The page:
Effects of reprogramming on genomic imprinting and the application of pluripotent stem cells

Xiajun Li, Max Jiahua Li, Yang Yang, Yun Bai

Research output: Contribution to journalReview articlepeer-review

7 Scopus citations

Abstract

Pluripotent stem cells are considered to be the ideal candidates for cell-based therapies in humans. In this regard, both nuclear transfer embryonic stem (ntES) cells and induced pluripotent stem (iPS) cells are particularly advantageous because patient-specific autologous ntES and iPS cells can avoid immunorejection and other side effects that may be present in the allogenic pluripotent stem cells derived from unrelated sources. However, they have been found to contain deleterious genetic and epigenetic changes that may hinder their therapeutic applications. Indeed, deregulation of genomic imprinting has been frequently observed in reprogrammed ntES and iPS cells. We will survey the recent studies on genomic imprinting in pluripotent stem cells, particularly in iPS cells. In a previous study published about six years ago, genomic imprinting was found to be variably lost in mouse iPS clones. Intriguingly, de novo DNA methylation also occurred at the previously unmethylated imprinting control regions (ICRs) in a high percentage of iPS clones. These unexpected results were confirmed by a recent independent study with a similar approach. Since dysregulation of genomic imprinting can cause many human diseases including cancer and neurological disorders, these recent findings on genomic imprinting in reprogramming may have some implications for therapeutic applications of pluripotent stem cells.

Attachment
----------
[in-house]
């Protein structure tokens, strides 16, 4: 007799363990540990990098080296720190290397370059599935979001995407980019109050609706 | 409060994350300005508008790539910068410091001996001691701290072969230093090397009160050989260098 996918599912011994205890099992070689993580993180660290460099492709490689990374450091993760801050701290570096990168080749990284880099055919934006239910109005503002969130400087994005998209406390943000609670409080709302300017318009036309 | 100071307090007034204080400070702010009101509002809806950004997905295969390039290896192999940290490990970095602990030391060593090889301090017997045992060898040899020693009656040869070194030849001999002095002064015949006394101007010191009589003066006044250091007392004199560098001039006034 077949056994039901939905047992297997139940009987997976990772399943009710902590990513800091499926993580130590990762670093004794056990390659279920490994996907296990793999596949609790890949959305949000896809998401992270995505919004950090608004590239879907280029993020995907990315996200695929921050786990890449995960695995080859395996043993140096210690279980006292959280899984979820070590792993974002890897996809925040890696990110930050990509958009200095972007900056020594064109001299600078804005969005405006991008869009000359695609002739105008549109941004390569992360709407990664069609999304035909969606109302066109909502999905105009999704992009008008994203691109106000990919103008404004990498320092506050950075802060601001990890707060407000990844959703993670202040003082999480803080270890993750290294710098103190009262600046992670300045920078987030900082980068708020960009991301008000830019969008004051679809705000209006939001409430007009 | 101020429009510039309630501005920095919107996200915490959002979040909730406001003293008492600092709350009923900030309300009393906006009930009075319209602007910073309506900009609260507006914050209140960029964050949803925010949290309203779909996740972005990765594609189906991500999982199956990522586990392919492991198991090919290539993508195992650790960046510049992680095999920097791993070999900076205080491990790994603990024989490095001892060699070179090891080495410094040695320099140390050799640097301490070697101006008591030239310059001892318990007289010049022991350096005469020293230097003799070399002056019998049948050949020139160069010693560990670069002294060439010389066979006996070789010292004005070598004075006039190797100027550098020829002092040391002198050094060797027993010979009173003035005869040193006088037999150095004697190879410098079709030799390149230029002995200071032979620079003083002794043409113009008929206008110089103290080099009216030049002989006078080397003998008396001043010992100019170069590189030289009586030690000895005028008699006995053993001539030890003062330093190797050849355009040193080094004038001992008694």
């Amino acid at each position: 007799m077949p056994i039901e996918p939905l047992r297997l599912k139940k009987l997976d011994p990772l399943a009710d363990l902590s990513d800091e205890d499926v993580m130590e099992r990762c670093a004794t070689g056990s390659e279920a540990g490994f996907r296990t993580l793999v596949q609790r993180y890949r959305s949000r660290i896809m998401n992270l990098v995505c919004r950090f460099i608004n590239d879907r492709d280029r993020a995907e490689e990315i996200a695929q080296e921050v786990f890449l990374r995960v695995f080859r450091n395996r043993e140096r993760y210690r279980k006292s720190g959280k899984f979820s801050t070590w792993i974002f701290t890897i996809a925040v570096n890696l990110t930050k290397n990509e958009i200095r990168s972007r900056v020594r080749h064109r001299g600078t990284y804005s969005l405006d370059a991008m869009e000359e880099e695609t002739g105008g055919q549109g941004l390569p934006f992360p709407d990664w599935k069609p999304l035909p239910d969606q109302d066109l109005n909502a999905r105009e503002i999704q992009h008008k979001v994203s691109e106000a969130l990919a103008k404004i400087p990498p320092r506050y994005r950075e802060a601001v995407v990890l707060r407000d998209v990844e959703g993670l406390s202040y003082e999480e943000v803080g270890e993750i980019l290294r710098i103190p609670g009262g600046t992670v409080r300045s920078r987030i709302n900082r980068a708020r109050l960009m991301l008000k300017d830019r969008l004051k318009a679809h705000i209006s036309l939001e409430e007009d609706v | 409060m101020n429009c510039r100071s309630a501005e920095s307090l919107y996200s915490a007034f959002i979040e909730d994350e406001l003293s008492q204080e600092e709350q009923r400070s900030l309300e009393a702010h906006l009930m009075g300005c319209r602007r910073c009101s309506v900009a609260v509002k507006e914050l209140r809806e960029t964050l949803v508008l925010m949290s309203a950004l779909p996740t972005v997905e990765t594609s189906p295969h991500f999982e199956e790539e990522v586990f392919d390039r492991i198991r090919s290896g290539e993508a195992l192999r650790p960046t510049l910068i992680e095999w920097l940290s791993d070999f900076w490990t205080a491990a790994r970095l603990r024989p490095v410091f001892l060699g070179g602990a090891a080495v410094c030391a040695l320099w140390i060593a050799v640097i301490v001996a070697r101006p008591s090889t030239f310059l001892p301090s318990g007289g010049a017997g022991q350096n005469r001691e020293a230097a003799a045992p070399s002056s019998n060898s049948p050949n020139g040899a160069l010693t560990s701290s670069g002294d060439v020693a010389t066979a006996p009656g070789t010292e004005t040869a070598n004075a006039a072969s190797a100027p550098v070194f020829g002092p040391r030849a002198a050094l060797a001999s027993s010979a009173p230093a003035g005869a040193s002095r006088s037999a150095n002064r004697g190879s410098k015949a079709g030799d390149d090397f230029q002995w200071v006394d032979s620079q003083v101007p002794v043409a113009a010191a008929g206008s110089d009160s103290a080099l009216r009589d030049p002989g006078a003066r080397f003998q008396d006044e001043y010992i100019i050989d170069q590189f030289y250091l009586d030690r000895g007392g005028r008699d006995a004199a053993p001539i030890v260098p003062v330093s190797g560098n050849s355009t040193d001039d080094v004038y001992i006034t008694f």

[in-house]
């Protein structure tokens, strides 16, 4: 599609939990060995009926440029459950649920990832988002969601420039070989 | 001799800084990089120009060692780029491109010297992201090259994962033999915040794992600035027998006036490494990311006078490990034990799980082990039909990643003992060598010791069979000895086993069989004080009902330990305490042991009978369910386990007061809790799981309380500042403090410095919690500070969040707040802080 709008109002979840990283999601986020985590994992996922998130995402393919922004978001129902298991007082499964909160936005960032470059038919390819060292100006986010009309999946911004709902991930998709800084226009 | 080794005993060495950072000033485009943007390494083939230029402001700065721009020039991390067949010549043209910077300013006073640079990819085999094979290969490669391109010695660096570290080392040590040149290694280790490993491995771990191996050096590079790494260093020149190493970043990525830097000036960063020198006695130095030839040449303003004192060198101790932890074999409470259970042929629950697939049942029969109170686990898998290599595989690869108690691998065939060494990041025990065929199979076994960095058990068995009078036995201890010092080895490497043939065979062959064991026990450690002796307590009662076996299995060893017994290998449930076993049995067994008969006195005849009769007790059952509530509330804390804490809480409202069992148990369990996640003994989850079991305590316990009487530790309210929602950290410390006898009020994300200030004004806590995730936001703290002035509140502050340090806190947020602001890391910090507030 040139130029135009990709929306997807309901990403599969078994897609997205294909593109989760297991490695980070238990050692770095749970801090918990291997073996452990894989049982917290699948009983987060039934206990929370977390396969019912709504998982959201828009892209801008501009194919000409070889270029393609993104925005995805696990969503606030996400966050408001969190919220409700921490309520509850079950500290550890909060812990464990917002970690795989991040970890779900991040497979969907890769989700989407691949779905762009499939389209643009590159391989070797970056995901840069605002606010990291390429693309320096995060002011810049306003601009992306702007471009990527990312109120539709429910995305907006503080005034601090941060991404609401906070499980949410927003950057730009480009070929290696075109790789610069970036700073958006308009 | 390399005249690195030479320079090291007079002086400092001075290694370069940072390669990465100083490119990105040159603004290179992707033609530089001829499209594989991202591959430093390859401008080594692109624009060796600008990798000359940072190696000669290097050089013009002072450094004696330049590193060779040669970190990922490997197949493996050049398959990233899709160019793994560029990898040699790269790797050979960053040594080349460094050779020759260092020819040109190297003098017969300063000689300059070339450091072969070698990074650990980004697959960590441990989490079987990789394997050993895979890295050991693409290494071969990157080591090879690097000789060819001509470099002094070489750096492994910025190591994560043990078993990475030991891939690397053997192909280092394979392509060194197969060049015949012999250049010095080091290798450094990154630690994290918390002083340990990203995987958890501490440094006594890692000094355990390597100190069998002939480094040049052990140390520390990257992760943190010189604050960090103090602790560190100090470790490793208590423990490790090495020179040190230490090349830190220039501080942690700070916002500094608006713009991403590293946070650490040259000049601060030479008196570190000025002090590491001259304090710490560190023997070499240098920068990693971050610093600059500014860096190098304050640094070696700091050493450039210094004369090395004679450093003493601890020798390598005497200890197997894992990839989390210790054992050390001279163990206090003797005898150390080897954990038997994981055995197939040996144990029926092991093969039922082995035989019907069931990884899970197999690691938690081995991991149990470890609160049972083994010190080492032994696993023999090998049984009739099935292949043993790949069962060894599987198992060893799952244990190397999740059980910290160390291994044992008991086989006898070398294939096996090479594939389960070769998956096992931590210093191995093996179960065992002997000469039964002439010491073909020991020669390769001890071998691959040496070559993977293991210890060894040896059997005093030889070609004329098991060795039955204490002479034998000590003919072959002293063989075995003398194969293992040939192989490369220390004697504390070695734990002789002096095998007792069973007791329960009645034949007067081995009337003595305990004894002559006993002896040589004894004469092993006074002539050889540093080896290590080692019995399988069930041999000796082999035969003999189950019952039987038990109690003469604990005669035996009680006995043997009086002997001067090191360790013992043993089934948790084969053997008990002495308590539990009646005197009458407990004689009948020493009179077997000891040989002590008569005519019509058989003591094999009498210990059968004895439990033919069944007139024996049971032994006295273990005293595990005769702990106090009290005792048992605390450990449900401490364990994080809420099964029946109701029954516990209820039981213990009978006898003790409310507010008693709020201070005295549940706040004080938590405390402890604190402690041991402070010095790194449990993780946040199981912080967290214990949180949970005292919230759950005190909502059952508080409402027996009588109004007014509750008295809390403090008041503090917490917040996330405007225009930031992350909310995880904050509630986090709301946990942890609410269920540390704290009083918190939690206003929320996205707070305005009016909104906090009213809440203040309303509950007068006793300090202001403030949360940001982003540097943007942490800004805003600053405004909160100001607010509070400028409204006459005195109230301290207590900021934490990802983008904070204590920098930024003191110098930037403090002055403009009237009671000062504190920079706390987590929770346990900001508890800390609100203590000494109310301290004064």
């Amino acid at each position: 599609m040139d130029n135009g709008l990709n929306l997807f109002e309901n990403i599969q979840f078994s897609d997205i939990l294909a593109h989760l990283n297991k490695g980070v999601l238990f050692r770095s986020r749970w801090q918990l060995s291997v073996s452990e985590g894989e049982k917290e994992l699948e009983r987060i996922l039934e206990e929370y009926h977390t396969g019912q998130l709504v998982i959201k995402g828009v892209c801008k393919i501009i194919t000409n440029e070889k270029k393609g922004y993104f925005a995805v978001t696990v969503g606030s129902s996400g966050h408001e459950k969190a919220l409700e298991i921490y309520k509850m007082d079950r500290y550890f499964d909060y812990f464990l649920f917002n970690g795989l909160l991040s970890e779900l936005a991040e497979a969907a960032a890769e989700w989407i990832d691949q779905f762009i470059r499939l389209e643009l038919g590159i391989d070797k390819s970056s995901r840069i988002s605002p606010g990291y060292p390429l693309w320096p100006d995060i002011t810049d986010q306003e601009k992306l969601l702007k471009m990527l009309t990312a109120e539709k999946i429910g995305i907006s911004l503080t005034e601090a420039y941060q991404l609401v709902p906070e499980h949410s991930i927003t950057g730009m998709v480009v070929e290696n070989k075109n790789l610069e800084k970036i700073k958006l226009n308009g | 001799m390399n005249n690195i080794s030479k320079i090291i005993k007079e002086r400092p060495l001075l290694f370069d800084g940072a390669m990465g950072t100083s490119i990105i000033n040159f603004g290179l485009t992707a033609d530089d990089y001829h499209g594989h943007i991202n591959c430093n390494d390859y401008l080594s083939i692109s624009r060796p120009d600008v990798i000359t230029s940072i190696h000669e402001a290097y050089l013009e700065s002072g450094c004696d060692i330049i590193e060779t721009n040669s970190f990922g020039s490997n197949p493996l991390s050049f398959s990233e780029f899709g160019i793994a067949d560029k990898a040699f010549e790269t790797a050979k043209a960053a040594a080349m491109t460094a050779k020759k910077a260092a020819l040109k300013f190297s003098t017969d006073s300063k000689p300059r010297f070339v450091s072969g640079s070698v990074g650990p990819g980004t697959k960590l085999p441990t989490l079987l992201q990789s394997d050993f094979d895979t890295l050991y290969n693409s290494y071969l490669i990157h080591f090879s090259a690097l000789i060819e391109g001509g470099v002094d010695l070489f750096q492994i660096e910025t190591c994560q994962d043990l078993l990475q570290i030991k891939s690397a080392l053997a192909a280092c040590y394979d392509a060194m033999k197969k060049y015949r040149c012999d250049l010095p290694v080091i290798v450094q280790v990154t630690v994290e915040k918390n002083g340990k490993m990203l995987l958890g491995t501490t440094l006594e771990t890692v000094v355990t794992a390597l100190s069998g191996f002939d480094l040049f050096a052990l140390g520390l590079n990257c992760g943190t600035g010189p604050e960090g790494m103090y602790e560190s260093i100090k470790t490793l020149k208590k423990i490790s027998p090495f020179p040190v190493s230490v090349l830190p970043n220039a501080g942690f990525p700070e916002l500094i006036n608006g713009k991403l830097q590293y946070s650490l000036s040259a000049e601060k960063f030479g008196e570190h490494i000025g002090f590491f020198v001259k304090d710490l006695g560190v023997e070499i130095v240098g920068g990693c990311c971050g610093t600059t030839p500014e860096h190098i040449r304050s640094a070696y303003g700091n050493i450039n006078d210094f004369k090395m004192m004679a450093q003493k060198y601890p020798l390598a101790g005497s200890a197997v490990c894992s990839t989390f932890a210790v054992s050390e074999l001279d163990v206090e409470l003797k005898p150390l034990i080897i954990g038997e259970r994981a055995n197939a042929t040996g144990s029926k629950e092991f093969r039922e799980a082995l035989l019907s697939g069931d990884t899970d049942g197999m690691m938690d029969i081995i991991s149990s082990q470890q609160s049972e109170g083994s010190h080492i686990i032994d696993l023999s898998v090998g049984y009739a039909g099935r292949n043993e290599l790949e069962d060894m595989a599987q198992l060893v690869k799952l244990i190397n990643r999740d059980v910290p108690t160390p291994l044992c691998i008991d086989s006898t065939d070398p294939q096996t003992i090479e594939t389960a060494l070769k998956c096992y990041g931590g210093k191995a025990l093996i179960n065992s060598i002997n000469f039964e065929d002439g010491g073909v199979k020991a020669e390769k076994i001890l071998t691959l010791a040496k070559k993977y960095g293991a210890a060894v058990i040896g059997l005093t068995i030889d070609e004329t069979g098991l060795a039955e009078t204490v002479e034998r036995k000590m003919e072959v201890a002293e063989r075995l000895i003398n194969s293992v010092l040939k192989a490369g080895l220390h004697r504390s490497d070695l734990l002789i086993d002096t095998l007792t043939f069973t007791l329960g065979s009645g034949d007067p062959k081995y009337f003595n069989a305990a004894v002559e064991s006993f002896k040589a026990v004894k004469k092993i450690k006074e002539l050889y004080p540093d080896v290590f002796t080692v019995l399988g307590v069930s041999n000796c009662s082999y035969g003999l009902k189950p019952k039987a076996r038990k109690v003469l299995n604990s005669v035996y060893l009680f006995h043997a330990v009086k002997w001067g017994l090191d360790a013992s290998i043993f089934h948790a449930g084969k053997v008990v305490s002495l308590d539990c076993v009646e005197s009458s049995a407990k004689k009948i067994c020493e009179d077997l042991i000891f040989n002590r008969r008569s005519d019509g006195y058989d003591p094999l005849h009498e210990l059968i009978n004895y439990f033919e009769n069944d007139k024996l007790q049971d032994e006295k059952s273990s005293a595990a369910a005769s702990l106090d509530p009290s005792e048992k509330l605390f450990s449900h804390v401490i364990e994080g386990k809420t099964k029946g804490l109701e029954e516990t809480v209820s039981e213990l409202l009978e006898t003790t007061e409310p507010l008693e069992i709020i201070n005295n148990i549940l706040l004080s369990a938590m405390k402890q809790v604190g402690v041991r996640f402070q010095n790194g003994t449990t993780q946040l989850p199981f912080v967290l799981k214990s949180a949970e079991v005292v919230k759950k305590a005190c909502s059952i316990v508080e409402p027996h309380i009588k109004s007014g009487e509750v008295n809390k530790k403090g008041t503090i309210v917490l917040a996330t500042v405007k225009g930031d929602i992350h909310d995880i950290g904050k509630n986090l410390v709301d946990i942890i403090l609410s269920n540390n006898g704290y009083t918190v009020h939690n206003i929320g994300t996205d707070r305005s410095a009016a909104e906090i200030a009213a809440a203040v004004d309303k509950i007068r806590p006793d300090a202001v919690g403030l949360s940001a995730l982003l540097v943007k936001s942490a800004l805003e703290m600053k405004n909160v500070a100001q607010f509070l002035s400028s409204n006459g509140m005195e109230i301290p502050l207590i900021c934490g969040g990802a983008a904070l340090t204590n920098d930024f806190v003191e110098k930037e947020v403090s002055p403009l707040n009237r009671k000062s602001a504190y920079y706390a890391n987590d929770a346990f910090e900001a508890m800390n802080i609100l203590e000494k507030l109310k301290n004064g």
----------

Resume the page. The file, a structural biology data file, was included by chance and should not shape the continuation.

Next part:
Original languageEnglish
Article number101655
JournalStem Cell Research
Volume41
DOIs
StatePublished - Dec 2019
Externally publishedYes

Keywords

  • Allele-specific
  • DNA methylation
  • Genomic imprinting
  • Imprinting control region (ICR)
  • Mono-allelic expression
  • Parent-of-origin-dependent
  • Pluripotent stem cells
  • Reprogramming
  • iPS cells
  • ntES cells

Fingerprint

Dive into the research topics of 'Effects of reprogramming on genomic imprinting and the application of pluripotent stem cells'. Together they form a unique fingerprint.

Cite this